Educational Institutions and British Economy the most to suffer in case of ‘Brexit’

EU, exit, ECAA, EAA, family 13 November 2015
In a detailed list sent to Donald Tusk, European Council President, Premier David Cameron asked for a ban of four years for all EU migrants who wish to claim work benefits on entering the United Kingdom. Among the demands was one to see fairness between nations, eurozone and non-eurozone. The potential British exit from the European Union has been termed ‘Brexit’ which can come to pass if Cameron’s demands are not met.
According to supporters, if this comes to pass the United Kingdom will be in a better position to control immigration and negotiations regarding trade agreements according to its own terms and remain free of the burden of EU regulations significantly. However, critics admit that doing so could result in dire economic consequences since it will then stand to lose at least 2% of its GDP by 2030. Since the decision has never been made before, it has added another level of uncertainty regarding possible fallouts and/or benefits it can result in.
Prestigious UK institutions also stand to lose tens and possibly millions of pounds in funding if Britain leaves the European Union. With the loss of funding, higher education institutes may struggle to compete with competitors on a global scale, a fact that leading academics and researchers have voiced concerns on. Vice Chancellors also warned that that learning and teaching centres will take a blow as well and that exiting the EU would prevent British institutions from maintaining their global reputation for educational excellence. The critics also included Scientists belonging to prestigious fields from neuroscience, particle physics and astronomy to molecular biology and nanotechnology.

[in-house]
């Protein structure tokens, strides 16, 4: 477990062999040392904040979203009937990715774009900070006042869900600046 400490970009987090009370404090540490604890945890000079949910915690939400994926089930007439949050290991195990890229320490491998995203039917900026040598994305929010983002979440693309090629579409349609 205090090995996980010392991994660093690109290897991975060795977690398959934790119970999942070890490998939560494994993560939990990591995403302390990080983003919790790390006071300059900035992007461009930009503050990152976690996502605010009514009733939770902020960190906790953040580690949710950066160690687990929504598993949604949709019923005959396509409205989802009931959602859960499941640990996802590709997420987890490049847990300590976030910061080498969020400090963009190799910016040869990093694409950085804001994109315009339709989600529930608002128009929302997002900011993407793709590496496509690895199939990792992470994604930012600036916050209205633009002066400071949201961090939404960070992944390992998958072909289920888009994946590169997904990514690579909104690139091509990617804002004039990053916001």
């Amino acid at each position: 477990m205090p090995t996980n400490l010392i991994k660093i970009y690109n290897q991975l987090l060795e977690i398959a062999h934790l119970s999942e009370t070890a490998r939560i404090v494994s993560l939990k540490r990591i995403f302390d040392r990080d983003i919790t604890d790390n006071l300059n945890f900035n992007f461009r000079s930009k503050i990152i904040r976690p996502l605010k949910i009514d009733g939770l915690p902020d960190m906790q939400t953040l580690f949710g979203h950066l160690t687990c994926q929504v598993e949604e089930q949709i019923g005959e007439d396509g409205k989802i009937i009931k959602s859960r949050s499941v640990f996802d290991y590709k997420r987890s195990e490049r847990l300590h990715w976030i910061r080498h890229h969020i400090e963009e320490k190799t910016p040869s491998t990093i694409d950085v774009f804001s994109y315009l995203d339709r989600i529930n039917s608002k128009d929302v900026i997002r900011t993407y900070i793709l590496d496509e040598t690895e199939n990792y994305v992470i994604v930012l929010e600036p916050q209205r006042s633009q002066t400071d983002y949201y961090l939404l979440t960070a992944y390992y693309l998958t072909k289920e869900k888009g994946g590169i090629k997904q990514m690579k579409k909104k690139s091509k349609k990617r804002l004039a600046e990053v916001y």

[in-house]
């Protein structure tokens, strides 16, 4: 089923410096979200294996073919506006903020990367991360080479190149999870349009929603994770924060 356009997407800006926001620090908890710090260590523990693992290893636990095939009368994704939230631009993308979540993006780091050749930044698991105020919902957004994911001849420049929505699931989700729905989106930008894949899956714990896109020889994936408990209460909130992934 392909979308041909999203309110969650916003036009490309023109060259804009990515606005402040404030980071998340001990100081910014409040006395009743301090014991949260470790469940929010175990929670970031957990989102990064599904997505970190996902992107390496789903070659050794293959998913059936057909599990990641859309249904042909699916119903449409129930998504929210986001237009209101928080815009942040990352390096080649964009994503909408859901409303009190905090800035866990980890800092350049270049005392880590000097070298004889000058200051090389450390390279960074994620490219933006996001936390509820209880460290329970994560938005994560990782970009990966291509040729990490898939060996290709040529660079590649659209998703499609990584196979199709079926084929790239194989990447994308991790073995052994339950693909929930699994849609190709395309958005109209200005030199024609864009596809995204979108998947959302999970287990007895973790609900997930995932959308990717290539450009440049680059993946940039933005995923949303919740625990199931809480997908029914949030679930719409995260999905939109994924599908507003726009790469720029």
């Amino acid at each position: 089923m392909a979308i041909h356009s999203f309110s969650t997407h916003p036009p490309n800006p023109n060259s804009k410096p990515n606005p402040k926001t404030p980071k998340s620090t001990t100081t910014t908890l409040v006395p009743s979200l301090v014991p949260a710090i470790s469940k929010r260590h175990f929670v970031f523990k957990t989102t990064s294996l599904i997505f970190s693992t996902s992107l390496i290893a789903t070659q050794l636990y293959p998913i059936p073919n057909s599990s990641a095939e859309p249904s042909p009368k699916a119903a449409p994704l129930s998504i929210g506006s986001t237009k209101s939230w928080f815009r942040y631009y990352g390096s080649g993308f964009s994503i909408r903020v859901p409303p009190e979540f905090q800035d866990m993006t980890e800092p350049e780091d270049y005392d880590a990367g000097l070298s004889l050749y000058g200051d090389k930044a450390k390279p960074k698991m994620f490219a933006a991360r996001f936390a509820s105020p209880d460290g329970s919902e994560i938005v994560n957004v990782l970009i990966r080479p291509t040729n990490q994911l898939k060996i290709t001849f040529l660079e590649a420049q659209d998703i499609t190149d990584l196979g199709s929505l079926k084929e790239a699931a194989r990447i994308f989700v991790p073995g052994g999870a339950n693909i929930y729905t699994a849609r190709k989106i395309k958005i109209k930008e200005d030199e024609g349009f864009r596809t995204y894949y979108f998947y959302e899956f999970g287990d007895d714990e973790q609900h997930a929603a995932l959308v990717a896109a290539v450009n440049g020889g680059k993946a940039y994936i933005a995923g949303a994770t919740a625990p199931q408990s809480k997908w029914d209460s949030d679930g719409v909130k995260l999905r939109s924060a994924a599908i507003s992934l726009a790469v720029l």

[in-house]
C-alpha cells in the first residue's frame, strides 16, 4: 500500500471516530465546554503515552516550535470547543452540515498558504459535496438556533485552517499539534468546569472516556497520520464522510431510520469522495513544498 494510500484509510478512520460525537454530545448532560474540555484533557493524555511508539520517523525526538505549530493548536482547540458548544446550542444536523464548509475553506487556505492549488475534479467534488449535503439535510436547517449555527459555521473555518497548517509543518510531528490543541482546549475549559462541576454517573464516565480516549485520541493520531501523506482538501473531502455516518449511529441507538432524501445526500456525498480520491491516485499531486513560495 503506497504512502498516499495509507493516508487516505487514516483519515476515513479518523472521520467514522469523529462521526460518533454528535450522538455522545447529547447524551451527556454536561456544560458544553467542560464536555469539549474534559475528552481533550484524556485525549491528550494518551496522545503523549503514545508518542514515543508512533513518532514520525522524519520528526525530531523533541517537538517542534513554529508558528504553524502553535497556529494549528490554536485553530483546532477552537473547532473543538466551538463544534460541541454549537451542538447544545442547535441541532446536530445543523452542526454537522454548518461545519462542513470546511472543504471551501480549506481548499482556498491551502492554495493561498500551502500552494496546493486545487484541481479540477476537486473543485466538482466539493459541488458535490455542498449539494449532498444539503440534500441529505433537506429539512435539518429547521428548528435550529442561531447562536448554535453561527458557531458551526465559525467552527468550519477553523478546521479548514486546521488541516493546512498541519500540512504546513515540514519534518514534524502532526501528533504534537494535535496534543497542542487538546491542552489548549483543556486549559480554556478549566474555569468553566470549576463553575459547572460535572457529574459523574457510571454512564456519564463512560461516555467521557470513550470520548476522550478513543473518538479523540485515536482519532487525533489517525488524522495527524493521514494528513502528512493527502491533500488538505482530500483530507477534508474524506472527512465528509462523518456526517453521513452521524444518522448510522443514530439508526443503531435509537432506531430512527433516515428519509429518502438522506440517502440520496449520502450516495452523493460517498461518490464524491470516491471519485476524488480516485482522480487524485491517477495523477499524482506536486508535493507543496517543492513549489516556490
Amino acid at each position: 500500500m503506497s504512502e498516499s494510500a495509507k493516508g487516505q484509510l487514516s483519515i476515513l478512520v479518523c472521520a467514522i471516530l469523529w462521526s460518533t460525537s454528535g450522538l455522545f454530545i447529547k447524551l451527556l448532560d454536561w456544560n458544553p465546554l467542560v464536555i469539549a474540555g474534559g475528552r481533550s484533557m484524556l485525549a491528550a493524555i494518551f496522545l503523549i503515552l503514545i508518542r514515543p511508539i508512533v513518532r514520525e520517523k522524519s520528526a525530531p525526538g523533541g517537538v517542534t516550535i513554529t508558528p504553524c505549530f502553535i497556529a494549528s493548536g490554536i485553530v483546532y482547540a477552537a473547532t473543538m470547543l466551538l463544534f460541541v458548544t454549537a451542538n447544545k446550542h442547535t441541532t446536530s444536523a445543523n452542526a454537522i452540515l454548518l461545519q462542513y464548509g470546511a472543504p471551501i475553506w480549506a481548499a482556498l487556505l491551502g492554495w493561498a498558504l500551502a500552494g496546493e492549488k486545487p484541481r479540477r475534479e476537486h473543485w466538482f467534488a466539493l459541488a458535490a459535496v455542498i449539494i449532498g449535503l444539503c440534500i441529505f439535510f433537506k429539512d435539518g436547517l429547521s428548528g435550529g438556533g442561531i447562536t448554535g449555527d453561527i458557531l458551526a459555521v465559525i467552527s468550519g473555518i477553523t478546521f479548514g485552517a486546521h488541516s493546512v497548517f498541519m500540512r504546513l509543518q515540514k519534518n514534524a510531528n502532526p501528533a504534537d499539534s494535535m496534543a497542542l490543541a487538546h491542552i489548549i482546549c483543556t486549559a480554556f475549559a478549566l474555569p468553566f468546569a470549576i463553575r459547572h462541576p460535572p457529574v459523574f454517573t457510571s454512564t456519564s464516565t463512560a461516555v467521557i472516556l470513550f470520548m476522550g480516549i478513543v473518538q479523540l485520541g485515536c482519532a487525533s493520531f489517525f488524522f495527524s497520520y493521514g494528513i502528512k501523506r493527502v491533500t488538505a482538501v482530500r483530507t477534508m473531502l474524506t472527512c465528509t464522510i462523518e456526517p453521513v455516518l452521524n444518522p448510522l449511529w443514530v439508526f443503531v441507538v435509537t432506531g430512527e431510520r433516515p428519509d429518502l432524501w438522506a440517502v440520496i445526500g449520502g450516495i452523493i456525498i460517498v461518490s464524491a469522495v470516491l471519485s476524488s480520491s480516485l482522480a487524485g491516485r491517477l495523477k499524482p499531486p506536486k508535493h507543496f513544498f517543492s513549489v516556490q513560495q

Like the aforementioned educational institutions, the exit would result in significant funding cuts and make recruiting as well as retaining top academic talent extremely challenging. In addition, a ‘Brexit’ may also choke off collaborations between borders which is critical for global research. Case in point is a non-member of the European Union, Switzerland whose funding was cut down to size significantly once it approved the quotas and permits of immigrants and compromised a set deal with Brussels in the bargain.
According to a visiting faculty member and researcher at the London School of Hygiene and Tropical Medicine, Mike Galsworthy, ‘nothing good’ would come from the decision. The sentiment was echoed by influential scientists including Astronomy researcher, Martin Rees, the President of the Science Council, Tom Blundell along with Ann Glover, former advisor to the European Commission.
The concern has galvanised several scientists to take matters into their own hands resulting in the launch of a lobby group named Scientists for EU . The campaign is a bid by UK scientists to keep the United Kingdom as a member of the European Union by creating awareness of possible repercussions that can cripple Britain’s scientific and research community.
A decision on the country’s membership is scheduled to take place by the end of 2017.

Tags: EU , exit , ECAA , EAA , family

send to a friend Send to a friend printable version Printable version comments Comments(0)